The name Castlerock derives from a black basalt outcrop close to the shore, the area around here has been habited since the first hunter gathers made their way up the river Bann and settled at Mount Sandal some 9000 years ago.  Evidence of mesolithic and bronze age settlements have been found in the dune systems on either side of the Barmouth. This area  today is a wonderful wildlife reserve which sees thousands of migratory birds stopping off during the season. Up until the advent of the railway Castlerock was little more than a small collection of houses scattered close to the shore. During the Plantation of Ulster the Clothworker's Company acquired land that stretched from Coleraine to Londonderry. The company established the village of Articlave in 1613 which was one of the first settlements on the estate, two hundred years before Castlerock would emerge as a village.

 

In 1853 the railway line finally opened between Londonderry and Coleraine, it was owned and run by the Coleraine and Londonderry Railway Company. A major engineering achievement was the creation of two tunnels cut through two headlands which takes the line from Castlerock to Downhill. With the opening of the railway Castlerock developed as a seaside resort, partly due to a scheme which offered free first class rail travel to anyone who would build a villa here.  The Coleraine and Londonderry Railway Company were eventually bought over by the Belfast and Northern Counties Railway Company in 1871. Today the railway journey is highly regarded as one of the best in Europe as it hugs the coast and estuary to Londonderry. Both Michael Palin and Michael Portillo have featured the railway journey on their shows. The fabulous railway station designed by John Lanyon, the son of Charles Lanyon was built in 1874, Charles Lanyon had designed many iconic building such as Queens University and the Custom House in Belfast as well as the Glendun Viaduct.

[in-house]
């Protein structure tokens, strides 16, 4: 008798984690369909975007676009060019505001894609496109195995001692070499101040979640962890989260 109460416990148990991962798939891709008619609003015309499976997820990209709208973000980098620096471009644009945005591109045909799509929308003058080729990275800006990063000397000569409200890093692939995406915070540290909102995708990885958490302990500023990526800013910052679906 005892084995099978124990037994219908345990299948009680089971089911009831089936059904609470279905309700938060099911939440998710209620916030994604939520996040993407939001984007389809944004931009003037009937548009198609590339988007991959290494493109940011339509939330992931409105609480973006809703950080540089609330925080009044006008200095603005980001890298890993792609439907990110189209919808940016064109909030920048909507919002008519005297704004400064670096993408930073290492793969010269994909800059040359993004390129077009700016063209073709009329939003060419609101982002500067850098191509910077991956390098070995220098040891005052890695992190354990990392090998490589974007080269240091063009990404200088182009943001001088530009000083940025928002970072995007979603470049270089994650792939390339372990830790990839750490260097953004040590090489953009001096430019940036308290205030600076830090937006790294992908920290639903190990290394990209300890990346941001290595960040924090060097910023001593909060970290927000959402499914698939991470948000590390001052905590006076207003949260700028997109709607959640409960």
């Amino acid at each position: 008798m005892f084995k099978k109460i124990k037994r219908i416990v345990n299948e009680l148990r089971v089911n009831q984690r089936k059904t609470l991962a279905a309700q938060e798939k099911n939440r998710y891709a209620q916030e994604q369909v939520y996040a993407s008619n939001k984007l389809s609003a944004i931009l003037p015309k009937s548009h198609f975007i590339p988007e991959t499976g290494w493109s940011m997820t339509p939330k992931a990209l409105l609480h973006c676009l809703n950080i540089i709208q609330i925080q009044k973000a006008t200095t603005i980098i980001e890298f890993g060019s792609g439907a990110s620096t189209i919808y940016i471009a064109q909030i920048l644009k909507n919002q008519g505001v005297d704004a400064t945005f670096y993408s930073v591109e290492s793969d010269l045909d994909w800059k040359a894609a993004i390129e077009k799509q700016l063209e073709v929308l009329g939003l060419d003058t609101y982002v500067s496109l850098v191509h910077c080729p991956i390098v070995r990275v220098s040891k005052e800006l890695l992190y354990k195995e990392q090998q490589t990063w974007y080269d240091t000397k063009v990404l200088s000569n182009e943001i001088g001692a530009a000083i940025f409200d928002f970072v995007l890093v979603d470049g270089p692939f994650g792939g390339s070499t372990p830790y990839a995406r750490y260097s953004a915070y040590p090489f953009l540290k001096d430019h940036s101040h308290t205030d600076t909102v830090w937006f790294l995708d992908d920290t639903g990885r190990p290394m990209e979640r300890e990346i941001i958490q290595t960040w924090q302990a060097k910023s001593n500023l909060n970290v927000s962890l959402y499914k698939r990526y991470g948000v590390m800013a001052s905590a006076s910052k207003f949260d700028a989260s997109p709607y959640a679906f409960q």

One connection which the village can be proud of is  C.S. Lewis, who as a child would spent summer holidays at Castlerock with his brother Warren and parents. He was fascinated by the steam trains coming through the tunnel gushing steam as they slowed to a halt at the station. He would explore the pathways that lead to Downhill Castle and the Lion's Gate, play in the rock pools near the Castle Rock, visit Dunluce Castle and walk on the Causeway Stones, all of these childhood experiences  left an indelible impression in his imagination which later found found their way into his writings. The magical seashore in Prince Caspian echoing those childhood days and tidal pools, Cair Paravel in The Lion, the Witch and the Wardrobe reminding us of Dunluce Castle, Aslan the great lion from the Lions Gate at Downhill and the door handle on the manse at St. Marks Church in Belfast.

 

The house where he stayed is still here, shamefully though, there is nothing done to recognise or celebrate this important and now popular scholar and author who took a part of this landscape away in his young mind and created a world of wonder in his books. The Castle Rock which gave the village its name was the location of a tragic shipwreck, 'The Trader' from Greenock ran into a severe gale and after hours of fighting to keep offshore she foundered on the rock during the night of 24th November 1826 with the loss of the crew of eight. The bodies of the sailors were taken from the shore and buried in St Paul's Church at Articlave. You can see the gravestone just through the main gates and against the wall on the left hand side, this was the closest graveyard at the time.

 

Castlerock, Articlave and Downhill are all in the Parish of Dunboe, an area steeped in history. The name Dunboe means 'Fort of the Cow', tradition says that in the reign of King Art, there was a famine in the district. A famous cow called Glasgavlin was stolen from Ballynascreen and tethered to a rock at Downhill known as 'The Tether Rock'. She is said to have saved the lives of the people with a constant supply of milk.